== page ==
Powwow

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Lance Tallmadge, Ho Chunk:
This entire region that we’re viewing. This is pretty much the start of a very important area amongst Winnebago people. There was a large village located a few miles up river from us. Downstream there’s an ancient site that many of our people used for many of their ceremonies. The two elements of water and land, of rocks meeting, clashing here at this point. Very strong ties to this area for our Winnebago people.

Narrator:
Lance Tallmadge has a sense of the Winnebago people’s long history in Wisconsin. This seems to matter more than who owns what. Since reorganization in the 1960s, the Winnebago do own some tribal trust land in Wisconsin, currently about 900 acres. Much of this is near Black River Falls where they hold tribal powwows Memorial Day and Labor Day.

Tallmadge:
Our young traditional dancers [are] here making these final preparations for the powwow before the dancing begins. Putting on his eagle feather bustle. This is sort of what distinguishes our traditional dancers and their style of dance. Traditional male dancers interpret a story through their style of dance.

Narrator:
The powwows help keep the traditions alive. These were not frozen in time after Nicolet’s visit. Subsequent generations have often created their own variations.

Tallmadge:
We have all the categories here at this powwow. We’ll also be seeing our male fancy dancers—this is a contemporary style of dance. The dancers have a lot more freedom of expression of themselves through their dance and through the high stepping that they’ll be performing. Also we have male grass dancers, which is a style that originated amongst the tribes of the great northern plains. They pay honor to the four sacred winds and, as they dance about, the yarn or fringe hanging from their outfits is representative of the very grasses.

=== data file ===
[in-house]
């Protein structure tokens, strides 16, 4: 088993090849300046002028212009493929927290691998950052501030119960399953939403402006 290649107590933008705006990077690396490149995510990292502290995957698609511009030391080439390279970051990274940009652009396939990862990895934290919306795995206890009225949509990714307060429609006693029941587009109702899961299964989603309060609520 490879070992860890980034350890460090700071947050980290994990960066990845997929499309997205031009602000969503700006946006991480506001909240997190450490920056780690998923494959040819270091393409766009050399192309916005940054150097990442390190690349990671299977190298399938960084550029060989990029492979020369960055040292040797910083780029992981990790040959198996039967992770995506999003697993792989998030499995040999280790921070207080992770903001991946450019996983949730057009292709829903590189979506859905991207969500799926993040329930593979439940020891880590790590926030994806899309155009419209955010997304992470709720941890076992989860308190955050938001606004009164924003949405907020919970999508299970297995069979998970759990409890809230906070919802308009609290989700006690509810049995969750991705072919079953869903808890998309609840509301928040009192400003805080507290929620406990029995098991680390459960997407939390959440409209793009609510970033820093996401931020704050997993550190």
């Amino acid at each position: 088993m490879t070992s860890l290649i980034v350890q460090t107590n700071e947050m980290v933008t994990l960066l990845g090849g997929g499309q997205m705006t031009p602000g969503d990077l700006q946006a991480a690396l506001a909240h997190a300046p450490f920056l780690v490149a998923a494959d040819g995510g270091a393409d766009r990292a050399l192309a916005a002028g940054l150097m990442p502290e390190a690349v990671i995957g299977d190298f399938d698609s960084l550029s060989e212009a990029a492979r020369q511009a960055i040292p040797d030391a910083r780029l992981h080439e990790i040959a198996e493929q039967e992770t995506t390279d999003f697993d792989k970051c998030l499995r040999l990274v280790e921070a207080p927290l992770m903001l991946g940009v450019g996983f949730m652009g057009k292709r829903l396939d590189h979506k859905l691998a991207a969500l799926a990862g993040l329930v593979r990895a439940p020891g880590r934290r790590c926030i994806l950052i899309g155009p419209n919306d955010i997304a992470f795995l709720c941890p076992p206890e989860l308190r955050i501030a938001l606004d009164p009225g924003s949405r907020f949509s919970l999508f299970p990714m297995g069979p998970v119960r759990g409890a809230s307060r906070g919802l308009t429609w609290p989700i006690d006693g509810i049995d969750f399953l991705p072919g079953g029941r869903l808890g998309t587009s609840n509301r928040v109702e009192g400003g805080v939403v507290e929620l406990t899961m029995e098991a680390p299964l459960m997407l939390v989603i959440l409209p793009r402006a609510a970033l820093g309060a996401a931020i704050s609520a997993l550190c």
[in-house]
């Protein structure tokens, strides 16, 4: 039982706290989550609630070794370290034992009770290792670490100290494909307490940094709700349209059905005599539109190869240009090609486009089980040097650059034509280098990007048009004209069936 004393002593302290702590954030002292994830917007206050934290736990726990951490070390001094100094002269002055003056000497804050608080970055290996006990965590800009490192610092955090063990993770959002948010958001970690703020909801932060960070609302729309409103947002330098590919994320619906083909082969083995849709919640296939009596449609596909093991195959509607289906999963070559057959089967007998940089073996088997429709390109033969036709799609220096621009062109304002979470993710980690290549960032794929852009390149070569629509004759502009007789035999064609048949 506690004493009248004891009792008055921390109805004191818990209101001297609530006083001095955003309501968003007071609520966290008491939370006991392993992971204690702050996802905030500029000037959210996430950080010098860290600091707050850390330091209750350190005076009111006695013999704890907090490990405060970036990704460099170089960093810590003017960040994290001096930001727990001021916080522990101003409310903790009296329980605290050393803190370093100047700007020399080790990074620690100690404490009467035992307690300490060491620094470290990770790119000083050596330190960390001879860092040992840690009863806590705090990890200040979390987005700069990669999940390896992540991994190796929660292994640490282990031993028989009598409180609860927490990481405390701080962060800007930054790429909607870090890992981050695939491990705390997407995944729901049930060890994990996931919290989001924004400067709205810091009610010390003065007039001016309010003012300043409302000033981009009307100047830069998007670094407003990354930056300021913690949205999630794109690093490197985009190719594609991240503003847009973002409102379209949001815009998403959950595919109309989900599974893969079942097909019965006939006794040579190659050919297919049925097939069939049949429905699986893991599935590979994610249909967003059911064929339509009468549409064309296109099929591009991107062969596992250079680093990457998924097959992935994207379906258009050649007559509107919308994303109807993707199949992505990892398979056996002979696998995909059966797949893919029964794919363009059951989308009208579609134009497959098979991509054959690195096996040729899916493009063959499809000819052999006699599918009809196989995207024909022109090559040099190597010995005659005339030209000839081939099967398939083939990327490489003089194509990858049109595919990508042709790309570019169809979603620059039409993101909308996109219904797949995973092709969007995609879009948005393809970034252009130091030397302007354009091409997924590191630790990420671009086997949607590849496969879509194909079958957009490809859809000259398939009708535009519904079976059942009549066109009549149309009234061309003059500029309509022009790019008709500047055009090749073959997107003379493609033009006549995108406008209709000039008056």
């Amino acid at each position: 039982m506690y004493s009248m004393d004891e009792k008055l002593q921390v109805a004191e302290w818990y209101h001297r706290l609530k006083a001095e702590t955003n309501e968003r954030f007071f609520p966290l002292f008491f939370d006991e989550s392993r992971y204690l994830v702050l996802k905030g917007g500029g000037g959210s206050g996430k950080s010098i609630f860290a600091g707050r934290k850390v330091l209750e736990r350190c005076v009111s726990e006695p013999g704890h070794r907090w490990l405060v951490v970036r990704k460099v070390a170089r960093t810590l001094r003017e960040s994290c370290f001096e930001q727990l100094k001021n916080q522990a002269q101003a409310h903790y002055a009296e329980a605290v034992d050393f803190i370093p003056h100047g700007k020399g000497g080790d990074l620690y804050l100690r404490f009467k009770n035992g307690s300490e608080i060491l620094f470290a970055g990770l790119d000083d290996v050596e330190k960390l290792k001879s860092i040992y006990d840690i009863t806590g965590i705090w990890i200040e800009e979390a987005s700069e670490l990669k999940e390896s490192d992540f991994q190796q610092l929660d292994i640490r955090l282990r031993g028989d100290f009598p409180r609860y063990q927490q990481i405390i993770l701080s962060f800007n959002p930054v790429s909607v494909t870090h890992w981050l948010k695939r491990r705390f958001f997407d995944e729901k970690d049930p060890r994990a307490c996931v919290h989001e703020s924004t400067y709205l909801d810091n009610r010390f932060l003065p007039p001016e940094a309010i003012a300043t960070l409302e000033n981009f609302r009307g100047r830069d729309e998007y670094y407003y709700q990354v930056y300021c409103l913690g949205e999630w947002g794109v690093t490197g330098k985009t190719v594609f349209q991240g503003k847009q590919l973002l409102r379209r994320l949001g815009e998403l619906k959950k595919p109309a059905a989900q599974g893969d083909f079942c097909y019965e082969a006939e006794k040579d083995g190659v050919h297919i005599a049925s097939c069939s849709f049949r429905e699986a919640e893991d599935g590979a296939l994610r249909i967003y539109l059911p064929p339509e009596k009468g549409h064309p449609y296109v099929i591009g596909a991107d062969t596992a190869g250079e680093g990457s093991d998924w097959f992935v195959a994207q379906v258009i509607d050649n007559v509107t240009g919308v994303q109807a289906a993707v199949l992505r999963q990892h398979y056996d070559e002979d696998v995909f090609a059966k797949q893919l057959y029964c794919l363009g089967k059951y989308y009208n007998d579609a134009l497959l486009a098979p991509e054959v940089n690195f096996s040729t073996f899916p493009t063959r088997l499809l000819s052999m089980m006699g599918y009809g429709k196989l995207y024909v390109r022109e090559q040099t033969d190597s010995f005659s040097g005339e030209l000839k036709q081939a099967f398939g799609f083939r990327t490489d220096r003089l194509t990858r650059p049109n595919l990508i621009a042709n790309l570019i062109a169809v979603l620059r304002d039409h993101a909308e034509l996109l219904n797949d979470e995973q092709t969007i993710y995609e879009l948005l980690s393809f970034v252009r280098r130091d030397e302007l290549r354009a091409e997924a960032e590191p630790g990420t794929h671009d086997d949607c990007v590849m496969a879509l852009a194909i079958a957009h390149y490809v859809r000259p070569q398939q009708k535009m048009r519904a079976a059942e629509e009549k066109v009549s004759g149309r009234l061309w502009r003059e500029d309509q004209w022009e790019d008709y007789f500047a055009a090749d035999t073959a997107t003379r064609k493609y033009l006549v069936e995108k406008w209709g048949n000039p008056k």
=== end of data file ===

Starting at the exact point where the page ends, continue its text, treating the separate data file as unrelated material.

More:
Narrator:
The dances are now often held as a contest with lucrative cash awards. This encourages beautiful regalia and inspired dancing.

Tallmadge:
We have women’s traditional. They dance very close to Mother Earth, always remaining in contact with Mother Earth. Also our women’s shawl dancers. This is the female counterpart of our male fancy dancers. This is also a contemporary style of dance for the women. The dance originated from the butterfly dance and the shawl represents the cocoon. And when their mate passed on, they would emerge from the cocoon and [this] symbolized new life and new freedom. So their style of dance is very expressive, using the shawl. Also we have our women’s jingle dress. This is the style of dance that is traditional amongst the Ojibwa, or Chippewa, people residing now in northern Wisconsin, Canada. The young woman had a dream. Her people had a sickness throughout the tribe and many people were dying. Then this young girl’s dream. She was instructed on how to make this particular style of dress. And as she danced with this dress after she had created it, it brought health back to the tribe, back to the Ojibwa people. Traditionally the dresses were made with the toes of deer, but today they use lids from tobacco cans. Lots of good activities going on along with the powwow. Many foods to sample, traditional foods. Fry breads, soups.

From Since 1634: In the Wake of Nicolet
Video courtesy of Ootek Productions, 1993

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